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I have a table that has a flag that can be set to 0 or 1. I need to make sure for every claim record in that table that the flag is only set 1 once. So in other words I may have multiple records for one claim and all but one should be set to 0. Below is the table

CREATE TABLE [dbo].[ClaimAccounting_Assignments](
[PracticeID] [int] NULL,
[ClaimID] [int] NULL,
[ClaimTransactionID] [int] NULL,
[InsurancePolicyID] [int] NULL,
[InsuranceCompanyPlanID] [int] NULL,
[PatientID] [int] NULL,
[LastAssignment] [bit] NULL,
[Status] [bit] NULL,
[PostingDate] [datetime] NOT NULL,
[EndPostingDate] [datetime] NULL,
[LastAssignmentOfEndPostingDate] [bit] NULL,
[EndClaimTransactionID] [int] NULL,
[DKPostingDateID] [int] NULL,
[DKEndPostingDateID] [int] NULL,
[RelativePrecedence] [int] NULL
) ON [PRIMARY]

And here is the constraint with the function I created to make this happen

Alter FUNCTION FN_IsLastAssigned(@ClaimId INT)
RETURNS INT
AS 

BEGIN
DECLARE @LastAssignment Int


SET @LastAssignment=(
SELECT COUNT(*)
FROM ClaimAccounting_Assignments AS caa
WHERE claimId=@ClaimID AND caa.LastAssignment=1)

RETURN @LastAssignment

END 

Here is the Constraint - It should check to see that there are no current records for that claim that have LastAssignment=1 when it inserts into the table:

ALTER TABLE ClaimAccounting_Assignments
WITH NOCHECK
ADD CONSTRAINT  CK_Constraint_CAA_LastAssignments
CHECK ( dbo.FN_IsLastAssigned(ClaimId)=0)

I have a feeling it is something silly I am missing but I don't know. Any help would be greatly appreciated

Here is some data to do testing with if you need.

INSERT INTO ClaimAccounting_Assignments

VALUES  (1
    , -- PracticeID
     1191
    , -- ClaimID
     12345
    , -- ClaimTransactionID
     0
    , -- InsurancePolicyID
     0
    , -- InsuranceCompanyPlanID
     0
    , -- PatientID
    0
    , -- LastAssignment
     NULL
    , -- Status
     '2012-07-03 16:56:49'
    , -- PostingDate
     '2012-07-03 16:56:49'
    , -- EndPostingDate
     NULL
    , -- LastAssignmentOfEndPostingDate
     0
    , -- EndClaimTransactionID
     0
    , -- DKPostingDateID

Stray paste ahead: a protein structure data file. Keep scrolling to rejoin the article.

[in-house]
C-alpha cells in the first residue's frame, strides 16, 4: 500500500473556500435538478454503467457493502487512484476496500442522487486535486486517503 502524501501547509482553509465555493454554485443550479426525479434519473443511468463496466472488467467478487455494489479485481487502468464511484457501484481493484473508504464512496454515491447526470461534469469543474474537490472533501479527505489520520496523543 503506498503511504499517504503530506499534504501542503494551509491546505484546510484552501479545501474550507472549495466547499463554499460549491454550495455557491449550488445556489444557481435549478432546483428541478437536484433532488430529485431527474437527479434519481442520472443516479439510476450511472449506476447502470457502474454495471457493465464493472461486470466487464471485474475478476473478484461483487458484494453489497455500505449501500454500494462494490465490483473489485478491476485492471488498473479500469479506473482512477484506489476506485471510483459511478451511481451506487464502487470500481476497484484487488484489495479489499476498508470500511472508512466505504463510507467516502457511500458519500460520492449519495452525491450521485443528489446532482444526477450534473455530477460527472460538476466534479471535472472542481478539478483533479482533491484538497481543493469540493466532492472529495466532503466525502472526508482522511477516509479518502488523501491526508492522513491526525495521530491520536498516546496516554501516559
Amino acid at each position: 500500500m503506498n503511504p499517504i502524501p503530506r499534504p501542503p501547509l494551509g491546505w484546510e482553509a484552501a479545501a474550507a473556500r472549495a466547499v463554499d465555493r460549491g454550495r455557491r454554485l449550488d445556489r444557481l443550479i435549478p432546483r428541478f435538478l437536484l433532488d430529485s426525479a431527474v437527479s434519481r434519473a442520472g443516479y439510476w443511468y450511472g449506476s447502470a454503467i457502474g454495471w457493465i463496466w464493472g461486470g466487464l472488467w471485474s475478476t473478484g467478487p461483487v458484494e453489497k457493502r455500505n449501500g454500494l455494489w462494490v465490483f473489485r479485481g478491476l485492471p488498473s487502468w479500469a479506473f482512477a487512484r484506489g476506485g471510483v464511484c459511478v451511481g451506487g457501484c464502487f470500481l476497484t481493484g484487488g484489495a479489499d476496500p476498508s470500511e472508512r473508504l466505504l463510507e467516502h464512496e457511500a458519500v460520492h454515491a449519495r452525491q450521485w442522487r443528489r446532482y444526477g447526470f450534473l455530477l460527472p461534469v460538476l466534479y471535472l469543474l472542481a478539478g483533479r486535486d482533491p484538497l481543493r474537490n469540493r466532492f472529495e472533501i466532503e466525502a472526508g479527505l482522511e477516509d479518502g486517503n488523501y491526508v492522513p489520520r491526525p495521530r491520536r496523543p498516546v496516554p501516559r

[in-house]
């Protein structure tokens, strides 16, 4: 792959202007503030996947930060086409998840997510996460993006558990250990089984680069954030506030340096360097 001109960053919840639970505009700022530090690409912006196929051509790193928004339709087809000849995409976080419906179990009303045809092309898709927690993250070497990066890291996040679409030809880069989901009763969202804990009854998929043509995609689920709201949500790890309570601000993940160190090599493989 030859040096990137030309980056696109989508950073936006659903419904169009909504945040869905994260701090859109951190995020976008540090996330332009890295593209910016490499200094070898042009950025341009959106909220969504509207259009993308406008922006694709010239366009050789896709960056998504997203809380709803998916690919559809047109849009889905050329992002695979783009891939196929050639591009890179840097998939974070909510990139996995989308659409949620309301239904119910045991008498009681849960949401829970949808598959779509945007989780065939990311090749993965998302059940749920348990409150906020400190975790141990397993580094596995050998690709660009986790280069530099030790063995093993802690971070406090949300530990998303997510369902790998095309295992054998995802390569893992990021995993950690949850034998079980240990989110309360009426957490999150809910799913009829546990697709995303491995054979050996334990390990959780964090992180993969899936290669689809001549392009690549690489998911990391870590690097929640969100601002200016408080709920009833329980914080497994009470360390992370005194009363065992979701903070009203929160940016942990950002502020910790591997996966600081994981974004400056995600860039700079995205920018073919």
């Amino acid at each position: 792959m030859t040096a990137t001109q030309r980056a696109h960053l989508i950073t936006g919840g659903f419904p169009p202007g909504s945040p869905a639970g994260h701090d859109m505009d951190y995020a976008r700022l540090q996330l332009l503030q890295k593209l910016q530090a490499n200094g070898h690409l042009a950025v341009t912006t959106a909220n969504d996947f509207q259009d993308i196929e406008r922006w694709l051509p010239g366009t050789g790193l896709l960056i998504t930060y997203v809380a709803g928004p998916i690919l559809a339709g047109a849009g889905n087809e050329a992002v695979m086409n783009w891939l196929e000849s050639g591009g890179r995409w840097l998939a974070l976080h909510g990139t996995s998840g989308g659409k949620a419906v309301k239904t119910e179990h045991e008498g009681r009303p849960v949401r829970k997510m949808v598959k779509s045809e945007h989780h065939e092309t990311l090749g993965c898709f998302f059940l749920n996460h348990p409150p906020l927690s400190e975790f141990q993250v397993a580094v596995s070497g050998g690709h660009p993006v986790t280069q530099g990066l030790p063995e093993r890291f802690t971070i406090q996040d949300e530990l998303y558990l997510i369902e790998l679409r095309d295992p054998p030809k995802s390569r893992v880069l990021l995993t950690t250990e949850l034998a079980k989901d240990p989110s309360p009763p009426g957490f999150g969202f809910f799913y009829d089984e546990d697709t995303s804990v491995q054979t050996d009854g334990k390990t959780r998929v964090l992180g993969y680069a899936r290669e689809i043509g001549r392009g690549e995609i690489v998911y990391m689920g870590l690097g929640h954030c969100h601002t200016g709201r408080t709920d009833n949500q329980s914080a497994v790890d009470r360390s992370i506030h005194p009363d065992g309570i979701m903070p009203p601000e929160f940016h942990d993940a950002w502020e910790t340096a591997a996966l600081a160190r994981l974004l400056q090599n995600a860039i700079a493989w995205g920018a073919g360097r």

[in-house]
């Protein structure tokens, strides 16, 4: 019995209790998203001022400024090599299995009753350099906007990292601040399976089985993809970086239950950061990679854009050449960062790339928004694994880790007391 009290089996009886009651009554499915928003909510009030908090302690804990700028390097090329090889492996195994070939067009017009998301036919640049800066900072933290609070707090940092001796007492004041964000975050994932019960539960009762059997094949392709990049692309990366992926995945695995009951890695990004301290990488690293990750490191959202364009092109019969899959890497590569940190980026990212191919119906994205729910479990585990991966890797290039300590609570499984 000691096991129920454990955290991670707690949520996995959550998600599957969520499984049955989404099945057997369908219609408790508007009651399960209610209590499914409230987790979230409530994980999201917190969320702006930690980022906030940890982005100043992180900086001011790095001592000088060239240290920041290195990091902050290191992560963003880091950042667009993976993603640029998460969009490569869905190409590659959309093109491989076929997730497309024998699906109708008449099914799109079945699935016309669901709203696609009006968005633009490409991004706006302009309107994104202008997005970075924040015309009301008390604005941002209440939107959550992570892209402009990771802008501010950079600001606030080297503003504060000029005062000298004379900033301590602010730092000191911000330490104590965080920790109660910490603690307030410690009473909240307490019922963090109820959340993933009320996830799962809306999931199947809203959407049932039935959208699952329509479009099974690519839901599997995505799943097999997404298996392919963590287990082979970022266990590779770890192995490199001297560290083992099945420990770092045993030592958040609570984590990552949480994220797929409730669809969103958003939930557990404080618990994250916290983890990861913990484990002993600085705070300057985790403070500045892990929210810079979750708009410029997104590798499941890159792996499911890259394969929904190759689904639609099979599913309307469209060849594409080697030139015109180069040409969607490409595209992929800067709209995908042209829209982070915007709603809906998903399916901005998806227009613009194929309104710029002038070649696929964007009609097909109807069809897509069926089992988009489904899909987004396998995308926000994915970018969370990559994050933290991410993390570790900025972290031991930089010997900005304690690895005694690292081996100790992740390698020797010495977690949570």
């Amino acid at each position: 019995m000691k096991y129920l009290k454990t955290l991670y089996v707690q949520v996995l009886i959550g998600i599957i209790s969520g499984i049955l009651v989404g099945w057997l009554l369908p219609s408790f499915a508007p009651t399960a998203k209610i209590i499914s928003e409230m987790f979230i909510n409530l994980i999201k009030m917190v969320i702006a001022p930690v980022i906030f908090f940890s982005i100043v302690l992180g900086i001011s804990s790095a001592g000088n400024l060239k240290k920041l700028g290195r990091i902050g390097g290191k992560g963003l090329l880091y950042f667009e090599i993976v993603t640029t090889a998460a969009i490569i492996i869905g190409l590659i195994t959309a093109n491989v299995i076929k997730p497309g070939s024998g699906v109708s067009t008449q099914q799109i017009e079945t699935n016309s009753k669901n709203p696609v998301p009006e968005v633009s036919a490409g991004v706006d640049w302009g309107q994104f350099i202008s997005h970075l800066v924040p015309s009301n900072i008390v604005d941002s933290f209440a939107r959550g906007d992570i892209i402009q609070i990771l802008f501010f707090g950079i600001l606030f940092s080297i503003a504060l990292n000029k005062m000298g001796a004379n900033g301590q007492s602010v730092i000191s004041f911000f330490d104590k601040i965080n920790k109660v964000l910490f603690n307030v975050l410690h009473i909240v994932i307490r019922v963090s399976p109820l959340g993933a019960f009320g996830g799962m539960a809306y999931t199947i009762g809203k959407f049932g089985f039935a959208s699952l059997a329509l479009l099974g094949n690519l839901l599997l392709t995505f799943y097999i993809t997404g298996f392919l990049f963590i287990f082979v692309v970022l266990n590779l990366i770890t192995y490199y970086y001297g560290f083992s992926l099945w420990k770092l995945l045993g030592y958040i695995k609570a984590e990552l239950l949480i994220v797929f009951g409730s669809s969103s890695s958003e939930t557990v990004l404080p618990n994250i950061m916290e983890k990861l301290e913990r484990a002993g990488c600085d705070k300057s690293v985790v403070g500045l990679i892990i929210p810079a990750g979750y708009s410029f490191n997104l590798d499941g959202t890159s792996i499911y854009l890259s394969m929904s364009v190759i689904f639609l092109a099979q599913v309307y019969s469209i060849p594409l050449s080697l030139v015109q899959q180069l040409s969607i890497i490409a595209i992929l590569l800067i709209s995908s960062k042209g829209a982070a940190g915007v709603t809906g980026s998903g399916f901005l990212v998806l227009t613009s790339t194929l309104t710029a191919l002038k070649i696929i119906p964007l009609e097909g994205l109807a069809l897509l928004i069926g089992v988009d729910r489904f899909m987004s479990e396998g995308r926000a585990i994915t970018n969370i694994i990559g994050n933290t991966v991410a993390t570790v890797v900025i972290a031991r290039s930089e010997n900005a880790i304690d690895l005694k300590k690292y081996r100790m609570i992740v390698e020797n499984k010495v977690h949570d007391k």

0
    , -- DKEndPostingDateID
     0  -- RelativePrecedence
    ),
    VALUES  (1
    , -- PracticeID
     1191
    , -- ClaimID
     12346
    , -- ClaimTransactionID
     0
    , -- InsurancePolicyID
     0
    , -- InsuranceCompanyPlanID
     0
    , -- PatientID
    0
    , -- LastAssignment
     1
    , -- Status
     '2012-07-04 16:56:49'
    , -- PostingDate
     '2012-07-04 16:56:49'
    , -- EndPostingDate
     NULL
    , -- LastAssignmentOfEndPostingDate
     0
    , -- EndClaimTransactionID
     0
    , -- DKPostingDateID
     0
    , -- DKEndPostingDateID
     0  -- RelativePrecedence
    )
    ,
    VALUES  (1
    , -- PracticeID
     1191
    , -- ClaimID
     12347
    , -- ClaimTransactionID
     0
    , -- InsurancePolicyID
     0
    , -- InsuranceCompanyPlanID
     0
    , -- PatientID
    0
    , -- LastAssignment
     1
    , -- Status
     '2012-07-05 16:56:49'
    , -- PostingDate
     '2012-07-05 16:56:49'
    , -- EndPostingDate
     NULL
    , -- LastAssignmentOfEndPostingDate
     0
    , -- EndClaimTransactionID
     0
    , -- DKPostingDateID
     0
    , -- DKEndPostingDateID
     0  -- RelativePrecedence
    )
share|improve this question
    
Just out of curiosity, have you considered an INSTEAD OF trigger that simply updates all existing rows for the affected claim to 0 if the new row has it set to 1? This is particularly easy if only the newest row should have the flag set, but otherwise it seems you need business logic to determine which row wins - the new one with the flag set or the old one with the flag set. And if old "wins" does this mean the new row gets inserted with 0 or fails. –  Aaron Bertrand Jul 5 '12 at 21:20